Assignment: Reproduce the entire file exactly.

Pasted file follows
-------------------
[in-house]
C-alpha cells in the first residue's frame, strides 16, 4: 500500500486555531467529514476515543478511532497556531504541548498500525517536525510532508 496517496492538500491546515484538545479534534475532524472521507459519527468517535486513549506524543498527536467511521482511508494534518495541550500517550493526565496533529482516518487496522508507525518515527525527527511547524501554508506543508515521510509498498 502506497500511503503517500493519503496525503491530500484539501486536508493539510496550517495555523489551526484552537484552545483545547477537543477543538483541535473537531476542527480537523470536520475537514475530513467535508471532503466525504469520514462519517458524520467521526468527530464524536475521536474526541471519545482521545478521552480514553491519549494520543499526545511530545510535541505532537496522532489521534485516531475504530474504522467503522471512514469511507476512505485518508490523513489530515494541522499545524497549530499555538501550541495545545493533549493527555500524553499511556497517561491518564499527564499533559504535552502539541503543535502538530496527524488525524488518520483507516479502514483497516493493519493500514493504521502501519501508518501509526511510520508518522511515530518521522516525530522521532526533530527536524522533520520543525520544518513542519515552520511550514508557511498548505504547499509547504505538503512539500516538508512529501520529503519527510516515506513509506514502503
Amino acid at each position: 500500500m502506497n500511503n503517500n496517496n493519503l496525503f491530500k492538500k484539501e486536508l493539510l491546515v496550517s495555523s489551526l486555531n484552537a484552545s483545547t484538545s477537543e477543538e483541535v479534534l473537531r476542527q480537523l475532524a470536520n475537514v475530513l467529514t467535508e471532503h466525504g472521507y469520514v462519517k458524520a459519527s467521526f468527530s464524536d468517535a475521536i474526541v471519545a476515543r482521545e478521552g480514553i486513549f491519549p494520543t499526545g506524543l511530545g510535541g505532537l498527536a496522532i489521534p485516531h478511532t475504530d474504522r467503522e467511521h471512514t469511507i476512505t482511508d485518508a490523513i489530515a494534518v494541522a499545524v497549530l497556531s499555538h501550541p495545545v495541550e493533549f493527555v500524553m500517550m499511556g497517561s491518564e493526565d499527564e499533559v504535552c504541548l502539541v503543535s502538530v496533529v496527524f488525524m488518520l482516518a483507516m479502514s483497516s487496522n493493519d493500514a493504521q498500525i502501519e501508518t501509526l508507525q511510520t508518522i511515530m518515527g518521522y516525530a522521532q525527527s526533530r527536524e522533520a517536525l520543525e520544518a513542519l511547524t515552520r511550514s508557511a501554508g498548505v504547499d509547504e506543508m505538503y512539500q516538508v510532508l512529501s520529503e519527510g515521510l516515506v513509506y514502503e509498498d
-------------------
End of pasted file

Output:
[in-house]
C-alpha cells in the first residue's frame, strides 16, 4: 500500500486555531467529514476515543478511532497556531504541548498500525517536525510532508 496517496492538500491546515484538545479534534475532524472521507459519527468517535486513549506524543498527536467511521482511508494534518495541550500517550493526565496533529482516518487496522508507525518515527525527527511547524501554508506543508515521510509498498 502506497500511503503517500493519503496525503491530500484539501486536508493539510496550517495555523489551526484552537484552545483545547477537543477543538483541535473537531476542527480537523470536520475537514475530513467535508471532503466525504469520514462519517458524520467521526468527530464524536475521536474526541471519545482521545478521552480514553491519549494520543499526545511530545510535541505532537496522532489521534485516531475504530474504522467503522471512514469511507476512505485518508490523513489530515494541522499545524497549530499555538501550541495545545493533549493527555500524553499511556497517561491518564499527564499533559504535552502539541503543535502538530496527524488525524488518520483507516479502514483497516493493519493500514493504521502501519501508518501509526511510520508518522511515530518521522516525530522521532526533530527536524522533520520543525520544518513542519515552520511550514508557511498548505504547499509547504505538503512539500516538508512529501520529503519527510516515506513509506514502503
Amino acid at each position: 500500500m502506497n500511503n503517500n496517496n493519503l496525503f491530500k492538500k484539501e486536508l493539510l491546515v496550517s495555523s489551526l486555531n484552537a484552545s483545547t484538545s477537543e477543538e483541535v479534534l473537531r476542527q480537523l475532524a470536520n475537514v475530513l467529514t467535508e471532503h466525504g472521507y469520514v462519517k458524520a459519527s467521526f468527530s464524536d468517535a475521536i474526541v471519545a476515543r482521545e478521552g480514553i486513549f491519549p494520543t499526545g506524543l511530545g510535541g505532537l498527536a496522532i489521534p485516531h478511532t475504530d474504522r467503522e467511521h471512514t469511507i476512505t482511508d485518508a490523513i489530515a494534518v494541522a499545524v497549530l497556531s499555538h501550541p495545545v495541550e493533549f493527555v500524553m500517550m499511556g497517561s491518564e493526565d499527564e499533559v504535552c504541548l502539541v503543535s502538530v496533529v496527524f488525524m488518520l482516518a483507516m479502514s483497516s487496522n493493519d493500514a493504521q498500525i502501519e501508518t501509526l508507525q511510520t508518522i511515530m518515527g518521522y516525530a522521532q525527527s526533530r527536524e522533520a517536525l520543525e520544518a513542519l511547524t515552520r511550514s508557511a501554508g498548505v504547499d509547504e506543508m505538503y512539500q516538508v510532508l512529501s520529503e519527510g515521510l516515506v513509506y514502503e509498498d